The relation between the perception of safe traffic and the comprehension of road signs in conditions of ambiguous and redundant information

Sigal Kaplan, Shaun Bortei-Doku, Carlo G. Prato*

*Corresponding author for this work

    Research output: Contribution to journalJournal articleResearchpeer-review

    Abstract

    This study proposes the investigation of the relations between the perception of safety improvement, the provision of information with road signs, the amount of provided information, and observable and unobservable traits of road users. A web-based survey collected information about the estimation of conflicts and the perception of safety improvement in 12 traffic locations grouped according to (i) low amount of information that generated ambiguity and (ii) high amount of information that generated redundancy. Moreover, the web-based survey gathered information about socioeconomic characteristics, driving frequency, driving habits, driving style and need of closure of road users, the latter being measured with two validated psychometric scales. The survey was administered to 753 Hungarians with expertise in transport and traffic (for the purpose of having a good estimation of safety improvements) and experience with redundant information (for the purpose of having a sample familiar with one of the issues). A Structural Equation Modelling approach allowed estimating a system of relations that suggested the following: (i) the perception of safety improvement is not related only to road sign comprehension, but also to the amount of information and, more relevantly, the driving style and the information processing needs of the drivers; (ii) the perception that road signs improve safety varies with gender, age, driving frequency and driving habits, thus making the purpose of road signs to reduce conflict a more complex task because of the effect of the traits of the road users; (iii) the road design should adhere to three of the principles of sustainable safety that have been proposed to design self-explanatory roads; (iv) solutions should look into personalised driving assistance that would be able to address the different needs that drivers have to feel safe.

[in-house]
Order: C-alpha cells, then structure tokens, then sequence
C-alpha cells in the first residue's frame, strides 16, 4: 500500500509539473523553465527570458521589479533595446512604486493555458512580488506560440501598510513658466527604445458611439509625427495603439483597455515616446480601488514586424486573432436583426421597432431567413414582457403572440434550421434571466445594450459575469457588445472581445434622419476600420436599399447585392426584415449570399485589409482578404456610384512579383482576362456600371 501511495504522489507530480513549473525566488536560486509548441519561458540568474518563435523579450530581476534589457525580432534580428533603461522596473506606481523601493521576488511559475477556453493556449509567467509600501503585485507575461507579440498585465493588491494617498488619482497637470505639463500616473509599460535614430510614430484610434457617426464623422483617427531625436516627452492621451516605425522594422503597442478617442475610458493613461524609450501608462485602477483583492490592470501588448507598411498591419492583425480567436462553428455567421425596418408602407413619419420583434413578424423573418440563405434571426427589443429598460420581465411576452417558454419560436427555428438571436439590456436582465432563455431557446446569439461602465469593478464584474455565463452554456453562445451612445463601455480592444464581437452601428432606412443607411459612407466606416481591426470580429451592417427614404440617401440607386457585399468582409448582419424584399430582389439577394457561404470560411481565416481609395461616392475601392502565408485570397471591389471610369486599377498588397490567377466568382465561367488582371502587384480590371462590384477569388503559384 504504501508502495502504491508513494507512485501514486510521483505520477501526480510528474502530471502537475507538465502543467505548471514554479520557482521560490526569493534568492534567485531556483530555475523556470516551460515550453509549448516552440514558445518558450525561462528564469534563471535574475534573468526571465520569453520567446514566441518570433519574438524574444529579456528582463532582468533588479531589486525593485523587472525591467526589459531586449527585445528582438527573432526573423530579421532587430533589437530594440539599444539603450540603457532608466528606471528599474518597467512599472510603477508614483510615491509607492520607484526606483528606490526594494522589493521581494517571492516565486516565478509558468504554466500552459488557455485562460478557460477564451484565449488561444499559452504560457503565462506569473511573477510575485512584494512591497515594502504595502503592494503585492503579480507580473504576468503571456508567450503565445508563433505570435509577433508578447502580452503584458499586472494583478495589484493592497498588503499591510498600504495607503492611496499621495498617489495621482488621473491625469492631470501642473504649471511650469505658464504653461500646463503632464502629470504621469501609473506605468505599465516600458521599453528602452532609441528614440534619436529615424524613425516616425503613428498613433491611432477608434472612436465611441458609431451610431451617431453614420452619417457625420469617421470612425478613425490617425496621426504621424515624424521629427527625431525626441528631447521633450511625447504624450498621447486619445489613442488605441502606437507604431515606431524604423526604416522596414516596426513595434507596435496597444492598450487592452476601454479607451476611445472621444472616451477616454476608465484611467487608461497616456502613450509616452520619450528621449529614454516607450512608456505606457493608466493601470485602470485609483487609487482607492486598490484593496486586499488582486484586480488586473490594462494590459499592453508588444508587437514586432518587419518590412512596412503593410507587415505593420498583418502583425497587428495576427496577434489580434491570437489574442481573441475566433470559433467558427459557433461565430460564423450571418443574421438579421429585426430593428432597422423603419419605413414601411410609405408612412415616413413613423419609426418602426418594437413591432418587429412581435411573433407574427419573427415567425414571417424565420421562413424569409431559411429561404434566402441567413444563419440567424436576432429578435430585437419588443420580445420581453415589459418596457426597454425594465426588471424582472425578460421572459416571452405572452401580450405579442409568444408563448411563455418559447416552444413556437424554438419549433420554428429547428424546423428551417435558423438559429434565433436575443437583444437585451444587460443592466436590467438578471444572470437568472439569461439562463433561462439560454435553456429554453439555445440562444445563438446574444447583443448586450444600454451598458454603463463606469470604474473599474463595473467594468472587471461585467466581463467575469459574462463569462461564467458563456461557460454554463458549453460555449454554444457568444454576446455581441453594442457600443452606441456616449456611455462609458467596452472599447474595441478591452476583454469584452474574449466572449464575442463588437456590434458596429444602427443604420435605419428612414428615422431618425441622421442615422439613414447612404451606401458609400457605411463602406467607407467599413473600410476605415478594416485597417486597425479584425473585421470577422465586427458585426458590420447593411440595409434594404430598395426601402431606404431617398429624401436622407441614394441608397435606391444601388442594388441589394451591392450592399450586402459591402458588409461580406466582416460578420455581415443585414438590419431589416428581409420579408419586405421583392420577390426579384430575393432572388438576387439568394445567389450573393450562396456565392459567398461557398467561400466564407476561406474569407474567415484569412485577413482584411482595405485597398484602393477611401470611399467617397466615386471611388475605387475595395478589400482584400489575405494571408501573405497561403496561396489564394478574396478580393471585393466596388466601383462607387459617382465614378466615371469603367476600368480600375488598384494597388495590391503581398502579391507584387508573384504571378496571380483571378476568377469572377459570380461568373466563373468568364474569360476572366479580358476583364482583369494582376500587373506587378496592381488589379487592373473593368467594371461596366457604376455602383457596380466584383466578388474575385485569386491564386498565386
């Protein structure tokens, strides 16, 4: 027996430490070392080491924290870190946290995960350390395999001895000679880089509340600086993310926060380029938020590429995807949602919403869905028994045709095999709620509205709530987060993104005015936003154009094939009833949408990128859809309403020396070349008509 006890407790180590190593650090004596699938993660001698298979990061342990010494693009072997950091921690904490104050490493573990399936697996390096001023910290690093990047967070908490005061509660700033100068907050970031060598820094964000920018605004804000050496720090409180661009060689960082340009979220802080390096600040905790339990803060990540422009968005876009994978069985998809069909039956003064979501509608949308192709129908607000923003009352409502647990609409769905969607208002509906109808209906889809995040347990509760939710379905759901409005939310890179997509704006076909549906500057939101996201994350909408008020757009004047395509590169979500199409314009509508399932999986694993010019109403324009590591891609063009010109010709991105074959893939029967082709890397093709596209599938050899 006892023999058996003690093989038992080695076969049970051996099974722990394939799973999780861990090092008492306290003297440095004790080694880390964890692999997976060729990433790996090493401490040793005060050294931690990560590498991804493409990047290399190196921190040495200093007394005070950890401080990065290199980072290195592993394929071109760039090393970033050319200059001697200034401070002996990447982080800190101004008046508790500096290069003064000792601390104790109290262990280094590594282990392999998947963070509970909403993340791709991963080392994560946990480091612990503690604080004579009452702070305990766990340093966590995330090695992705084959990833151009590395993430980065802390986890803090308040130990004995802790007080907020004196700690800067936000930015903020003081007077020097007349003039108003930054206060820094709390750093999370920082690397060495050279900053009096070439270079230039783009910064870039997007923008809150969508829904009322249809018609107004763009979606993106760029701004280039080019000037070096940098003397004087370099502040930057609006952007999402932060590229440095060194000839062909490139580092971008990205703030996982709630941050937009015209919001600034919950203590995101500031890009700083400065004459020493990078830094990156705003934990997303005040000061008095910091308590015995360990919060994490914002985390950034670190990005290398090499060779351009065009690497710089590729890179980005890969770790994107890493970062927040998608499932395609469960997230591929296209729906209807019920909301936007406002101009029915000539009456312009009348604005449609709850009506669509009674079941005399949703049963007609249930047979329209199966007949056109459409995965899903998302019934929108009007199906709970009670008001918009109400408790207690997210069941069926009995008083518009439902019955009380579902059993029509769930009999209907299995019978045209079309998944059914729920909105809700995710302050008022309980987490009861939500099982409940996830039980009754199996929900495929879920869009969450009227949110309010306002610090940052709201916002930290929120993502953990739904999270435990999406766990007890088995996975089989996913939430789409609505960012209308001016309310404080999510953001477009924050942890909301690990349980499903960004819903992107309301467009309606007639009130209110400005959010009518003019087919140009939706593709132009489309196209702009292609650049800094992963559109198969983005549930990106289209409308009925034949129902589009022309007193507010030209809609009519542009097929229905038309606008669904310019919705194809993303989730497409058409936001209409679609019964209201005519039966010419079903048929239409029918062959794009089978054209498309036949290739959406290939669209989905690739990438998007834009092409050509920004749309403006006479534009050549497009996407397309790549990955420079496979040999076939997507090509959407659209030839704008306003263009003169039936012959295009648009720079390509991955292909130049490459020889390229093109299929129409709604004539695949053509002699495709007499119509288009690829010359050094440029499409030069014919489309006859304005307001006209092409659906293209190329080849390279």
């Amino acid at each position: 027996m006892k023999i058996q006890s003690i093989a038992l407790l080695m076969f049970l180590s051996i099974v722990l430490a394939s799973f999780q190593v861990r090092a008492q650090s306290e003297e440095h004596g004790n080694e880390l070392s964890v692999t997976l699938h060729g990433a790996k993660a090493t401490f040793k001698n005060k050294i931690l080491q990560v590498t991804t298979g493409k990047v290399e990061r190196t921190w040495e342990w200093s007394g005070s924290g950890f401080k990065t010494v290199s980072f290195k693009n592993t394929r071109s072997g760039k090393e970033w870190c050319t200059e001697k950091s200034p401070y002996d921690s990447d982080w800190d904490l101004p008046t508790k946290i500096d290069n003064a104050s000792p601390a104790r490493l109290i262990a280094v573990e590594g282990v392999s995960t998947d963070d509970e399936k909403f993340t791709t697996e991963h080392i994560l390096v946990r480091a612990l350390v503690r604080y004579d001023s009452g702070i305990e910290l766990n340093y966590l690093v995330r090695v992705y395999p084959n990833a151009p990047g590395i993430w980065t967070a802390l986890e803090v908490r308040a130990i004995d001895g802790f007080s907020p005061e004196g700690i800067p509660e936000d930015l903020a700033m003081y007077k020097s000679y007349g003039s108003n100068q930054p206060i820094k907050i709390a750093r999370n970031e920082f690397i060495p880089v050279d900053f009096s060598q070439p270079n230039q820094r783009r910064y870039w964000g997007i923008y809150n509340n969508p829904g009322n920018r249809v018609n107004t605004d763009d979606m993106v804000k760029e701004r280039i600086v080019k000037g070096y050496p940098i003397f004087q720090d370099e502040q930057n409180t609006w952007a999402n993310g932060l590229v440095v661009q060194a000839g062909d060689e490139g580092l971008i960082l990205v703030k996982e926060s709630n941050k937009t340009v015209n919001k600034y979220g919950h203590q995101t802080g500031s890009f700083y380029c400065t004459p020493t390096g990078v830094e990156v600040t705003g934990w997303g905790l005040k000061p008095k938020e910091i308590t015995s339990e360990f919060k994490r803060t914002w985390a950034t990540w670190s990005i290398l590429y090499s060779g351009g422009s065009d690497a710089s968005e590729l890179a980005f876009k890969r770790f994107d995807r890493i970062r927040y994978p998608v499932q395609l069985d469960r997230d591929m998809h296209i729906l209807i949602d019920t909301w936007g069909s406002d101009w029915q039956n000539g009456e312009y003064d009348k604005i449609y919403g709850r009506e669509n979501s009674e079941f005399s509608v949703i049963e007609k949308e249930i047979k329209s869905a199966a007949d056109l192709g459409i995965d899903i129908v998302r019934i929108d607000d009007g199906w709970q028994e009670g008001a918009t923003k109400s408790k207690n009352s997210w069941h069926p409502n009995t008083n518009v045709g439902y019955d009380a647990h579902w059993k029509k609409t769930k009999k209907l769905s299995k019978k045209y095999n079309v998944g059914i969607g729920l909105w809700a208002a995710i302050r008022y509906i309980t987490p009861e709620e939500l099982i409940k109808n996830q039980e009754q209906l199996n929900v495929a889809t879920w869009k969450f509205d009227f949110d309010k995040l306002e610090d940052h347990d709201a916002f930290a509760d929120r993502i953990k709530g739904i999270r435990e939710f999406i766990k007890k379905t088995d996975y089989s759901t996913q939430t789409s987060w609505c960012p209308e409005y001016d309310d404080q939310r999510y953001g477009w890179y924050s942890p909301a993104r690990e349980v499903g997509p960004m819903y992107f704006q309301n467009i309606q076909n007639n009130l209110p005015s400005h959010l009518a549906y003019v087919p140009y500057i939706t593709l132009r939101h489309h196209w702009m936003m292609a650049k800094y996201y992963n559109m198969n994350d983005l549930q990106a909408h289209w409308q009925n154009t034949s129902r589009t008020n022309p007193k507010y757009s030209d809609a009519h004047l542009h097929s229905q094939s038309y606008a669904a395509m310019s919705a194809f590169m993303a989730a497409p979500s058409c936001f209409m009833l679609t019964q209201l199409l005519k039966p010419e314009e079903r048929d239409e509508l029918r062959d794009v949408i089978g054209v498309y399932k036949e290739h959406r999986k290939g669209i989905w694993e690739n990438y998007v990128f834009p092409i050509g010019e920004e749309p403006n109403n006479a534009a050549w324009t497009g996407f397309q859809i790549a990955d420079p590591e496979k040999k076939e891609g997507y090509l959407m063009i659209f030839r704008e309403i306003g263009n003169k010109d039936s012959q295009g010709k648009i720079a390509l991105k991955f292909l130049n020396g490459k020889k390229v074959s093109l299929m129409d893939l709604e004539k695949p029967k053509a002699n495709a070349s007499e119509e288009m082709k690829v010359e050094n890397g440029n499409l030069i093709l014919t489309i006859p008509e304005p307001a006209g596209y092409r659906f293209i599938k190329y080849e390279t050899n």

Original languageEnglish
    JournalTransportation Research. Part F: Traffic Psychology and Behaviour
    Volume55
    Pages (from-to)415-425
    ISSN1369-8478
    DOIs
    Publication statusPublished - 2018

    Keywords

    • Amount of information
    • Perception of safe traffic
    • Provision of information
    • Road sign comprehension
    • Structural equation modelling

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